The Victorian government welcomes the Victorian Law Reform Commission’s Contempt of Court Report (External link), which was tabled in Parliament on 4 August 2020, and thanks the Commission for its work in producing this comprehensive review.
The law of contempt is critical to maintaining public confidence in the justice system and must be well understood. The government recognises the challenges of the current law, and supports the intent of the Commission’s recommendations, which is to make the law of contempt fairer, clearer and more certain. It is important for the integrity of the justice system that media and members of the public can understand what is expected of them, especially where the internet has given public statements unprecedented global reach.
In response to the Commission’s recommendations, the government will develop reforms to clarify and improve the law of contempt, so that what is prohibited through contempt laws is no broader than necessary, and so that the law of contempt does not lead to people being punished who have taken reasonable care to do the right thing. The serious consequences of a contempt conviction for individual journalists and media participants demands nothing less.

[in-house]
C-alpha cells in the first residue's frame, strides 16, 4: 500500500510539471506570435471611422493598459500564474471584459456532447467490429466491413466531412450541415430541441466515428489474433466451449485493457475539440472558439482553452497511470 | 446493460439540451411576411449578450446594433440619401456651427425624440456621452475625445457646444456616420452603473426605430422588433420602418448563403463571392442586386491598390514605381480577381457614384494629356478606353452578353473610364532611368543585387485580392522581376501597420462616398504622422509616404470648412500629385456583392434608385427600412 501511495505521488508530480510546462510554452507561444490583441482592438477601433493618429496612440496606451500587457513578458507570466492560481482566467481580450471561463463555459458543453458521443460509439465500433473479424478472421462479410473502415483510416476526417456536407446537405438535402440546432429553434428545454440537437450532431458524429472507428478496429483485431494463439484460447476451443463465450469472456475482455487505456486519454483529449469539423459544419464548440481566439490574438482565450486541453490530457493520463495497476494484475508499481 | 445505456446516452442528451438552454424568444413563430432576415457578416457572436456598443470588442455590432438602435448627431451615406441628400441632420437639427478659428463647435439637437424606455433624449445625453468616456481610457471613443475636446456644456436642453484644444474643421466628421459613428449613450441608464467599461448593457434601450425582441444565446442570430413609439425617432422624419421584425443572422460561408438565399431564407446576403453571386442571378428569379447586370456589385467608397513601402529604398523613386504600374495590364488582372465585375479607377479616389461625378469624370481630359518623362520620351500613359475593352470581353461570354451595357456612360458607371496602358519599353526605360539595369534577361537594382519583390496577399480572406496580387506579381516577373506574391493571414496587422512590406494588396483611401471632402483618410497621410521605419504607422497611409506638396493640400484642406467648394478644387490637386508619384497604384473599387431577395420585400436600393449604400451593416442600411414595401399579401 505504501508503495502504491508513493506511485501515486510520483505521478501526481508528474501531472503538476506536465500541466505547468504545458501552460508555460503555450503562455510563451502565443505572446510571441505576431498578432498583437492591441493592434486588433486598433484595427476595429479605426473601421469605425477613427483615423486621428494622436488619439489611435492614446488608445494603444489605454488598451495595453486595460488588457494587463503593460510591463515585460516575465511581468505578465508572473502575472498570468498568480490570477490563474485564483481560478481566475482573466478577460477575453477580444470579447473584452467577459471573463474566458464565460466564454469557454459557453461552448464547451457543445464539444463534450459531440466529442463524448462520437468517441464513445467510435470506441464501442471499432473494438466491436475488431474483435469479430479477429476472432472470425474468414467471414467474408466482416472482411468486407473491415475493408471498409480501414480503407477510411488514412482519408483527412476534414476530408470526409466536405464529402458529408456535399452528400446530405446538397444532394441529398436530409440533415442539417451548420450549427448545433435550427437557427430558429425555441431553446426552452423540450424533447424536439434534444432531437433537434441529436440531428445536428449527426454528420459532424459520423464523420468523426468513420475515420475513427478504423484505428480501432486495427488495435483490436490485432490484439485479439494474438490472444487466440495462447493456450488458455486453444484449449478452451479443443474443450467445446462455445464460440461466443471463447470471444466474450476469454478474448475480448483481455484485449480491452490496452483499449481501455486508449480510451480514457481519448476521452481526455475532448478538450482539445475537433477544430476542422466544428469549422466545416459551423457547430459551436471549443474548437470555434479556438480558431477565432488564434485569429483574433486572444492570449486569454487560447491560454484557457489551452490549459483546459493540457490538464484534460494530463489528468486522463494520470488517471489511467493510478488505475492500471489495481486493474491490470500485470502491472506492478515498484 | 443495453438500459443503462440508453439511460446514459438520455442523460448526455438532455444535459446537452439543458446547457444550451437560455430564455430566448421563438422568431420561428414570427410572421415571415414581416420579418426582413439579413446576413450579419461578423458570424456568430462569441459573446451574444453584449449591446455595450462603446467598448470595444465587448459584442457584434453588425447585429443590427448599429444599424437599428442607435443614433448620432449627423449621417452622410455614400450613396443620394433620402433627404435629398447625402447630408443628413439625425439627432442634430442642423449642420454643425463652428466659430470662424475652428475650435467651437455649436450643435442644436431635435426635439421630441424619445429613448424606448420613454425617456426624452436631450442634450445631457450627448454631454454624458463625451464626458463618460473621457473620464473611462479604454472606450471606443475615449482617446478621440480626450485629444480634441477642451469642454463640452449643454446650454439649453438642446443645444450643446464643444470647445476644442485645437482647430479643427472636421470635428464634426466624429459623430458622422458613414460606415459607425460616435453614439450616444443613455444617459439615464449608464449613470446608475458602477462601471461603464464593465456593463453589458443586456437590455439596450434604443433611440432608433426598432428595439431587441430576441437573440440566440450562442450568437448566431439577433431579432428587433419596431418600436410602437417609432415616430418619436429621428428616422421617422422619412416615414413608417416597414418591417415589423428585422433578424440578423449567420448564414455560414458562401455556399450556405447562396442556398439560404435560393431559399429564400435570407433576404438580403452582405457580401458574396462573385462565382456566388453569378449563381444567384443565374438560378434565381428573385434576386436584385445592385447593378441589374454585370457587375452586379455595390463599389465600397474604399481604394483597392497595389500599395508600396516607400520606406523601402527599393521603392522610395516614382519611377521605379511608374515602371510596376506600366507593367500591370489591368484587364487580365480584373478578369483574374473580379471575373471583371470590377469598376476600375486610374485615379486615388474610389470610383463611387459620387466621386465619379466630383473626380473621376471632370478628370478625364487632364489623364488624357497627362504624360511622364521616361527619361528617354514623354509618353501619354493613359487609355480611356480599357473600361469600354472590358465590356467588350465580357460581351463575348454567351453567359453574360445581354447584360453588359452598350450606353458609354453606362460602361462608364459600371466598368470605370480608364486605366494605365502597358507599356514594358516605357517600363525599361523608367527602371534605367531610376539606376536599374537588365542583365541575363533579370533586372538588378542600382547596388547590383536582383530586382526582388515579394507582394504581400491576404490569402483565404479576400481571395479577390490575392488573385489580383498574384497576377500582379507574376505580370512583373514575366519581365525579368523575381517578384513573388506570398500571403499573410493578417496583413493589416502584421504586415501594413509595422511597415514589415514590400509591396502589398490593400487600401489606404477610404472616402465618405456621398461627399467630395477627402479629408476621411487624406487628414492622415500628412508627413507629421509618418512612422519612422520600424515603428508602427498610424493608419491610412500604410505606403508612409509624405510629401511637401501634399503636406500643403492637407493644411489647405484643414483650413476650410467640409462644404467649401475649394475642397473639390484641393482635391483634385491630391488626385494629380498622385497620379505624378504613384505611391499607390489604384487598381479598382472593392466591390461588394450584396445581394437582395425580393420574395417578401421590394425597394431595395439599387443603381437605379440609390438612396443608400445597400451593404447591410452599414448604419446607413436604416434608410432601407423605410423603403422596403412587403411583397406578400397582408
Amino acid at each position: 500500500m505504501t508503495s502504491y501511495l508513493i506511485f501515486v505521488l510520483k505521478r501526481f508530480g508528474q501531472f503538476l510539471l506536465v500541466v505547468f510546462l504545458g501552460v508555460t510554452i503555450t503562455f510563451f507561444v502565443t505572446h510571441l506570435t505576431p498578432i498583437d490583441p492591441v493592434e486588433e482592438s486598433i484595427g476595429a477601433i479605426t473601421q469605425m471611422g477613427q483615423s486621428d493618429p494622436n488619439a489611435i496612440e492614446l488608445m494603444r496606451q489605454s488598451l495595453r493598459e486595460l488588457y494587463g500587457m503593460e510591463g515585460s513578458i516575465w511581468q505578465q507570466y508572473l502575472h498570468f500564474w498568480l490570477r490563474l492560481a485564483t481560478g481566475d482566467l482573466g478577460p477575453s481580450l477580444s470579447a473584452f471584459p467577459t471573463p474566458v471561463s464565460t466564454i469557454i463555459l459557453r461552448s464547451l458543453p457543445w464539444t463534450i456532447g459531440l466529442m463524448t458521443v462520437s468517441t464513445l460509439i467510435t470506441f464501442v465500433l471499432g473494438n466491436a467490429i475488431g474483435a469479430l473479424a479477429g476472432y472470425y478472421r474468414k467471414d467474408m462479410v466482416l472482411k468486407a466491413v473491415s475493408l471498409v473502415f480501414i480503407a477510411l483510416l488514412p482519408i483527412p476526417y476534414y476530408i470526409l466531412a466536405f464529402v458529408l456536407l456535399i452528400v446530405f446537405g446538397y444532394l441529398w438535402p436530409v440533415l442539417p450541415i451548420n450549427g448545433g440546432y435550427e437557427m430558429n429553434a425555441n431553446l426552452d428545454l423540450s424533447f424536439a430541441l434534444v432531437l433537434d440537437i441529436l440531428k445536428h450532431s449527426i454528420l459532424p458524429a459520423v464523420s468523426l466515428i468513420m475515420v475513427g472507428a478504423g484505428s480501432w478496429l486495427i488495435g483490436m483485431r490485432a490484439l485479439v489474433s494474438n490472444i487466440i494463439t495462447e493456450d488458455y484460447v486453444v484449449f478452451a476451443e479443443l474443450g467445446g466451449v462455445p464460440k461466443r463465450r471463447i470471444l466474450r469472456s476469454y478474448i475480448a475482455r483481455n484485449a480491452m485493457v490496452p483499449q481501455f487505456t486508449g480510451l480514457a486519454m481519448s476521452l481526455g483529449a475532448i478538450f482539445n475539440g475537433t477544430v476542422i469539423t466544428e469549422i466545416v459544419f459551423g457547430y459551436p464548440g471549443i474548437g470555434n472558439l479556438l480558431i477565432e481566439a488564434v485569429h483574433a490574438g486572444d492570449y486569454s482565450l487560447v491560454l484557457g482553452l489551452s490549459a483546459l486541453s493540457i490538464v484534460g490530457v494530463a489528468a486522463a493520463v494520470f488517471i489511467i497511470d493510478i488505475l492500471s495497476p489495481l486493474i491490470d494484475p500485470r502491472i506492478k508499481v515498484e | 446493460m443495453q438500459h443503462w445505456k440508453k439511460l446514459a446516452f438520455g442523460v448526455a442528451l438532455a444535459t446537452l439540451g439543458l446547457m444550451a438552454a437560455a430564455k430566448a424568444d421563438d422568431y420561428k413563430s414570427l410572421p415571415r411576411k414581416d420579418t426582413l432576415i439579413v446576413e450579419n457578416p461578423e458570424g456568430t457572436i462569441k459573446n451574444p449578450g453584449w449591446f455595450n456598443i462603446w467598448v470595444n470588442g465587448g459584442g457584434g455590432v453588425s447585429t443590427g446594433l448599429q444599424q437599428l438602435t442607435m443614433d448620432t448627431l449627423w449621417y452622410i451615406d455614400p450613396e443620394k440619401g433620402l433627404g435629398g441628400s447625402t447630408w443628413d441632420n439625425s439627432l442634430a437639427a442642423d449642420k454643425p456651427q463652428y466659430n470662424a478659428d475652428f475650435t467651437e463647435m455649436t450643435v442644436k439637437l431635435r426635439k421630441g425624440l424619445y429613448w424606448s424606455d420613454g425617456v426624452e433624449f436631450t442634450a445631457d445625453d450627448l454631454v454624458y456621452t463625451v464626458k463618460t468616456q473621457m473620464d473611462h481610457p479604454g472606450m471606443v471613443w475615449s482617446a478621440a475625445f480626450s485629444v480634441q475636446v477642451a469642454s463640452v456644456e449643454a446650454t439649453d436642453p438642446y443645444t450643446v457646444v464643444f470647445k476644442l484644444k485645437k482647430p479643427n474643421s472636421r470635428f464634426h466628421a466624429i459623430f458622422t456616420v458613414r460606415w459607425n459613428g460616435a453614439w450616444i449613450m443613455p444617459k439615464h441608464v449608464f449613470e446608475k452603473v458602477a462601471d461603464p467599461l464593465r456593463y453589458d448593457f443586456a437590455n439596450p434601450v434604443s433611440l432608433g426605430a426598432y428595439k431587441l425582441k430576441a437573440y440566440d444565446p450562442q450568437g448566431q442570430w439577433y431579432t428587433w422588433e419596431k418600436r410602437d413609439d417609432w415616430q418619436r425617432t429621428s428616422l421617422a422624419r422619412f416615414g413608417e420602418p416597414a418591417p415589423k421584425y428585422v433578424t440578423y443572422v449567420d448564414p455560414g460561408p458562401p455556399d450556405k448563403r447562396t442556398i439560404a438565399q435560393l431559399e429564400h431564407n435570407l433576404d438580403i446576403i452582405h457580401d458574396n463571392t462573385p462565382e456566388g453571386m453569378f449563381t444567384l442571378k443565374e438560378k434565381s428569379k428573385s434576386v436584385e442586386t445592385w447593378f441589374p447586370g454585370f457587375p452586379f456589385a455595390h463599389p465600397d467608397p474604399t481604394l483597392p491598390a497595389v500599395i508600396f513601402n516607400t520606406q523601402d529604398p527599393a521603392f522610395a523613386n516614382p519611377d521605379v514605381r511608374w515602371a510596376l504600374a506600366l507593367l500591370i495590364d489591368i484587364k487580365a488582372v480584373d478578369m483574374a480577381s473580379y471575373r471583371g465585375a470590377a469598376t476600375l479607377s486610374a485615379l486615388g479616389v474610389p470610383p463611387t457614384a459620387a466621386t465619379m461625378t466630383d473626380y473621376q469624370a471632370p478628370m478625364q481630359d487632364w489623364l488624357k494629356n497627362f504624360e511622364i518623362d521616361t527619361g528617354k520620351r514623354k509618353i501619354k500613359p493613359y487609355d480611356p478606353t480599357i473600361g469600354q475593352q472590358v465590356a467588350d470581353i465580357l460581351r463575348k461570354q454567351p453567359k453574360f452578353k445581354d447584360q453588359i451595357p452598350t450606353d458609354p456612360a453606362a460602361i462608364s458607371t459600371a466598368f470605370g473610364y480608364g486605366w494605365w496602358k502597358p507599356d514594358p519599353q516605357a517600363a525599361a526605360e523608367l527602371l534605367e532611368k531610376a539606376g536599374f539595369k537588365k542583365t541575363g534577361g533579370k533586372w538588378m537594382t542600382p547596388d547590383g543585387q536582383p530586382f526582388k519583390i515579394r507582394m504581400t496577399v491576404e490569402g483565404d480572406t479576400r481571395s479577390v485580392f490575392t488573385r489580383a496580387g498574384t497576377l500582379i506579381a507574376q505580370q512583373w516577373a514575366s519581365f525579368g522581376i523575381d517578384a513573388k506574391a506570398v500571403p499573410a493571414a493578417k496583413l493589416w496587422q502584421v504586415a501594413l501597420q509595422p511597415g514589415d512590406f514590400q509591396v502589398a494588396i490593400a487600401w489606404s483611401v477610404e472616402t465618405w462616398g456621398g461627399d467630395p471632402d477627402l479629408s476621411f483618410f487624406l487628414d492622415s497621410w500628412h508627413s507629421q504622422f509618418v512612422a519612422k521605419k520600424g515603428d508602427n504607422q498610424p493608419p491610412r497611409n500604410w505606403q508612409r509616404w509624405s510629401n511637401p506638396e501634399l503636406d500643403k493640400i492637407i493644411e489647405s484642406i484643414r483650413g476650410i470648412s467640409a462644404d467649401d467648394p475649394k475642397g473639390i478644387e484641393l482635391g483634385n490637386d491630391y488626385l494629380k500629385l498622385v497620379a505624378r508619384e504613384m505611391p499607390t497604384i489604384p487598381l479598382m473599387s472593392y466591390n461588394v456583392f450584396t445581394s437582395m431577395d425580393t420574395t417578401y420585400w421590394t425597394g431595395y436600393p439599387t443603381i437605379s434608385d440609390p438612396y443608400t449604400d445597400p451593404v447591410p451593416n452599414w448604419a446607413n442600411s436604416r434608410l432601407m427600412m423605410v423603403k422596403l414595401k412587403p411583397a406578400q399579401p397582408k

The government also commits to modernising the Judicial Proceedings Reports Act 1958. In particular, the government supports the rights of victims to tell their stories, and their right to ‘opt out’ of measures intended only to protect them. The Department of Justice and Community Safety will look at the Commission’s recommendations on this issue as a priority, and if reforms are needed to ensure these laws are effective, amendments will be urgently introduced.
As part of these reforms, government will consider changes to certain categories of contempt, including “scandalising contempt”, and ensure that reforms to allow victims of sexual offences to tell their stories operate effectively. The government will also closely review the enforcement of suppression orders in the internet age and raise this with other jurisdictions as appropriate.
These reforms will be developed in line with the government’s longstanding commitment to freedom of expression and freedom of the press. Such freedoms should, in our democracy, only be limited where there is a compelling justification, such as victim privacy and avoiding retraumatisation of those affected by crime, or the proper administration of justice.
The government will give further consideration and consult with stakeholders on the specific proposals put forward by the Commission in its report.